Mr. Mike, I would strongly suggest the entry level Journeyman model Keller Dovetail Jig system see http://www.kellerdovetail.com/models.html . My observation is that Keller divides their product line into two main catagories: entry level Journeyman line and Pro line. The Journey jigs are made of a very durable plastic and do not represent a huge tool-fund investment, but do and an excellent job. The other, The Pro, is made of solid aluminum billet material, thus the price difference. I own both, a smaller Journeyman that includes both the tails and pins on one template, and the 24" Pro model that uses a separate jig to make the pins, and another to make the tails. In addition to dovetail joints, Keller also sells a bit for making box joints. If you read a little further in the Keller literature, Keller also sells a kit to create a board holding device called a "caul" (pr. call, as in phone call), otherwise, a Irwin Quik Grip clamp or two will suffice. A Keller jig may be fastened to a bench, or may be inverted and used upsidedown on a router table. The Keller system bits have a top-riding bearing to follow the jig and not machine (eat) your costly jig(s). I have much respect for Mr. Keller and his product, but if there was a book called "Dovetail Joinery for Idiots", this would be the system featured. If you can't do it, tweak it, and do it better the second pass, then you are either blind or stupid, and should not be touching power tools to start with. It's that good and that simple of a system. If you are in the trades and need production capacity, or are a retired mechanical engineer with 20 years to tinker before you die, go ahead and spend the money on a Leigh, otherwise, go with the Keller Dovetail Jig. Best of luck. That's what I know. Joe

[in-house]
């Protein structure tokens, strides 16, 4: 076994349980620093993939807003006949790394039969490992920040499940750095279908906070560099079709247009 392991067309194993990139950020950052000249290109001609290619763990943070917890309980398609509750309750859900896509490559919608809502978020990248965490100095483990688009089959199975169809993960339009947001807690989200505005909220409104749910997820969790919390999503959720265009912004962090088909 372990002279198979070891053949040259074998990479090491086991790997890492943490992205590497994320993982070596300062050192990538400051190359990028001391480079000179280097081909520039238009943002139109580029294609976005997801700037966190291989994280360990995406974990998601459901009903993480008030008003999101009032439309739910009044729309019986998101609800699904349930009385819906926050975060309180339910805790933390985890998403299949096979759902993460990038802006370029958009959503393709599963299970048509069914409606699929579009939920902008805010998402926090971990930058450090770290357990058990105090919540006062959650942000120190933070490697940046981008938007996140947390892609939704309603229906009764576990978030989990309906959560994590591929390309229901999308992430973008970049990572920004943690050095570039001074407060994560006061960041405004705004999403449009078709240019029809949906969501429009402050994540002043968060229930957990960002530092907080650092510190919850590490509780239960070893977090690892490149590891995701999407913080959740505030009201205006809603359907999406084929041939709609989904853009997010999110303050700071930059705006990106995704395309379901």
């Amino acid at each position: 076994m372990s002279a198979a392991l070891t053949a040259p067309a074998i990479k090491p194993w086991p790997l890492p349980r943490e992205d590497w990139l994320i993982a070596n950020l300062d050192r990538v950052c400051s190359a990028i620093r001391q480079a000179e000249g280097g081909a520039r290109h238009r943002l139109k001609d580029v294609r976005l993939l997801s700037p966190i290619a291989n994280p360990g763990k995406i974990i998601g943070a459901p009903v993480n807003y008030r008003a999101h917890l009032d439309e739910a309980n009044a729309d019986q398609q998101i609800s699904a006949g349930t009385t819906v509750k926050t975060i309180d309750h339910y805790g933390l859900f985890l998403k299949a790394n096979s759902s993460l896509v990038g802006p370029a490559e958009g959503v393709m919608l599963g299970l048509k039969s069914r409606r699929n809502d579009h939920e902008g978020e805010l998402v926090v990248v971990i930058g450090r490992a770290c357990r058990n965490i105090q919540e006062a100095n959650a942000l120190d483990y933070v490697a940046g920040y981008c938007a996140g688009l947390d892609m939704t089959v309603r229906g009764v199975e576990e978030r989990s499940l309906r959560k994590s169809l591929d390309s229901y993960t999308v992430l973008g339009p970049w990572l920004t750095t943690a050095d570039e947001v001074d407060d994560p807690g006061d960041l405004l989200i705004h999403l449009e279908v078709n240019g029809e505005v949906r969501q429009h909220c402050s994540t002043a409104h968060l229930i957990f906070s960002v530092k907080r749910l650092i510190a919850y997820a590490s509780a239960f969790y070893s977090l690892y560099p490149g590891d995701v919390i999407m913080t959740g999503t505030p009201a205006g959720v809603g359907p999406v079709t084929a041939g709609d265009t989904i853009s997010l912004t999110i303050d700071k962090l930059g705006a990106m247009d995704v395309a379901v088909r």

I did the same thing years ago and bought the woodriver jig from woodcraft, horrible to say the least. Last year my wife got me the 12 in. Porter Cable and it works like a dream!! Setup is easy, wonderful jig. I have pics on my page of dovetails that it's made.